Jen - Well, this bottom-up approach is being used to identify the new national marine protected areas - the Marine Conservation Zones.
We think it's really important to ask people who use to sea, where they want to see protected and give them a say in the decisions that are being made.
This process worked really well in California, and we wanted to use something similar in England.
Natural England and the Joint Nature Conservation Committee set up the Marine Conservation Zone Project to do just this. Within that there are four regional projects around the coasts of England whose task it is to involve stakeholders, people who use the sea, such as fishermen, wind farm companies, oil and gas, and also people who use it for recreation such as divers, snorkelers, sea kayakers, sea anglers, to tell us where they think they'd like protected areas to be and where they'd not like them to be.
And we think this is the first time this engagement with and involving people has been done on such a large scale. By involving people from the beginning, you can try and minimise the impacts on their livelihoods or their business.
You can also increase compliance, if people have consensus about where they want the protected areas to be, it's more likely that those MPAs are going to be successful.
We can also access a wider range of information. People who use the sea, know a lot about the sea, and by gathering that information it allows people to make better decisions.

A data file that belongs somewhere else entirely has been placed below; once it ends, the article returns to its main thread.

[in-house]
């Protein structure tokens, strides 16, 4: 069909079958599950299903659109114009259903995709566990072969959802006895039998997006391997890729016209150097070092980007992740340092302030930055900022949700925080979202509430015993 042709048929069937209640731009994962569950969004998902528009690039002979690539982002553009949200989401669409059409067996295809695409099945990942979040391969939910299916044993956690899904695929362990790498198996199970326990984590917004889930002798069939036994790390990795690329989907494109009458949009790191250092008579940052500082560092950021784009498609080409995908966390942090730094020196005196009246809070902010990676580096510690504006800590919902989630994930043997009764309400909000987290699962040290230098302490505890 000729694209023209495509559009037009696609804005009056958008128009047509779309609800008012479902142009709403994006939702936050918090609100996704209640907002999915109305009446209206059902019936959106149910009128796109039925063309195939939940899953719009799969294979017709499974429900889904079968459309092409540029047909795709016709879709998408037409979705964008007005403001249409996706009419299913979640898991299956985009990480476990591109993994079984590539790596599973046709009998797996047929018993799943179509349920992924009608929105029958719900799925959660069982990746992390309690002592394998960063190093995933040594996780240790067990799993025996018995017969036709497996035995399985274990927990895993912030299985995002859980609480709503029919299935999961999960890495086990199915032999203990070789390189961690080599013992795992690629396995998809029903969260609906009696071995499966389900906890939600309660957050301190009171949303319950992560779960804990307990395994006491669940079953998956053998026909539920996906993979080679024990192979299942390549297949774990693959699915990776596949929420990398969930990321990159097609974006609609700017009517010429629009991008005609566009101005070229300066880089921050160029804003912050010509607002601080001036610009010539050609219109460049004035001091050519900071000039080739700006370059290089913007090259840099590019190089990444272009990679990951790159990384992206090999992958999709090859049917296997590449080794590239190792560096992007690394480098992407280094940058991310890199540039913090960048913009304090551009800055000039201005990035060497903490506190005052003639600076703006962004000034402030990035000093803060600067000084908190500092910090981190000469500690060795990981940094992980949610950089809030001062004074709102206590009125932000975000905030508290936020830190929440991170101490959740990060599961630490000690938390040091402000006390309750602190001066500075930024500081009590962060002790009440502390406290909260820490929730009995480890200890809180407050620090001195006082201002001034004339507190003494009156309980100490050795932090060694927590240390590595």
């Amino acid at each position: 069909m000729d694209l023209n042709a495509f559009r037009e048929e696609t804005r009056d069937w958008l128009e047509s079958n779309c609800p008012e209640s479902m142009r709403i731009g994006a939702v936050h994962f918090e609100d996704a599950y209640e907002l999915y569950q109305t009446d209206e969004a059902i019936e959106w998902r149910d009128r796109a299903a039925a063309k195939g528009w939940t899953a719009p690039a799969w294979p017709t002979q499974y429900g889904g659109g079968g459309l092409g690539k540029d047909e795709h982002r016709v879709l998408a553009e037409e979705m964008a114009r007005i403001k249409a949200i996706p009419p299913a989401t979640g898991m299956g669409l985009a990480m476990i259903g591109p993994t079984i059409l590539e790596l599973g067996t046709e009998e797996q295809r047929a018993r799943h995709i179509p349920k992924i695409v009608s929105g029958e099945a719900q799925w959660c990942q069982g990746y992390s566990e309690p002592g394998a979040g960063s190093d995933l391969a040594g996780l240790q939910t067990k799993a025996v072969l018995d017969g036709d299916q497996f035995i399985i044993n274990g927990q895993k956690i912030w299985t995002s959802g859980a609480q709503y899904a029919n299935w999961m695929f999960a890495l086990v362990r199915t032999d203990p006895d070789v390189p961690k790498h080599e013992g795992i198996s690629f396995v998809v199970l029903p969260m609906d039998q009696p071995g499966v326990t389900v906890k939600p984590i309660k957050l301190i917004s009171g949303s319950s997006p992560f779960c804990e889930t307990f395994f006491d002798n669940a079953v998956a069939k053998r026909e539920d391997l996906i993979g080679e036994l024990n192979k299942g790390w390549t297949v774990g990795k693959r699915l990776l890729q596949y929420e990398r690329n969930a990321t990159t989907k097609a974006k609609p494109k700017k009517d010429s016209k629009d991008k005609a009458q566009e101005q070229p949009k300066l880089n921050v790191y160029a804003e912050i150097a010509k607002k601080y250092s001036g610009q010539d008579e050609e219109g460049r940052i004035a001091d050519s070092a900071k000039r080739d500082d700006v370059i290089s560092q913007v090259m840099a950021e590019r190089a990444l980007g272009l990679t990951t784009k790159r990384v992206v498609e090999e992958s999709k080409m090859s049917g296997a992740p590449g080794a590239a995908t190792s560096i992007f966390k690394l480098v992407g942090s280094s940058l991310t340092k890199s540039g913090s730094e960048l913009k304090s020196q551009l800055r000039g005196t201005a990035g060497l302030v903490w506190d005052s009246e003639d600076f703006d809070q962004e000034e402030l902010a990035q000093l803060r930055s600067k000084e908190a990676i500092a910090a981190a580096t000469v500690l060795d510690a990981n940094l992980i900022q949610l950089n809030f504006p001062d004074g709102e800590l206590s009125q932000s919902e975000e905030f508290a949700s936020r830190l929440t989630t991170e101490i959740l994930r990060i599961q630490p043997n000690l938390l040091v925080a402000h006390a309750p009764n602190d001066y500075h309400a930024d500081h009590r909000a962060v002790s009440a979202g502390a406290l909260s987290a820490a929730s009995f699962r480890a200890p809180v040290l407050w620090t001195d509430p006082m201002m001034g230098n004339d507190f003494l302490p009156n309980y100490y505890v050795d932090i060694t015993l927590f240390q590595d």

Helen - Lots of exciting stuff going on in marine protection in England. How do these plans fit into a slightly wider scheme, I guess we've got to fit this within what's going on in other parts of the oceans nearby in Europe.
Jen - Yes, well the marine protected areas being identified in England contribute to a UK network of marine protected areas, along with other marine protected areas from Scotland, Wales, Northern Ireland, and offshore waters.
Then the UK will contribute to better marine conservation in Europe. For example, there's various bits of European legislation that all European countries with a sea area are implementing.
We have the Habitats and Wild Birds Directives that create marine protected areas of European importance.
And we also have the new Marine Strategy Framework Directive, which gives a great opportunity to get all Europe's seas in a good environmental status by 2020.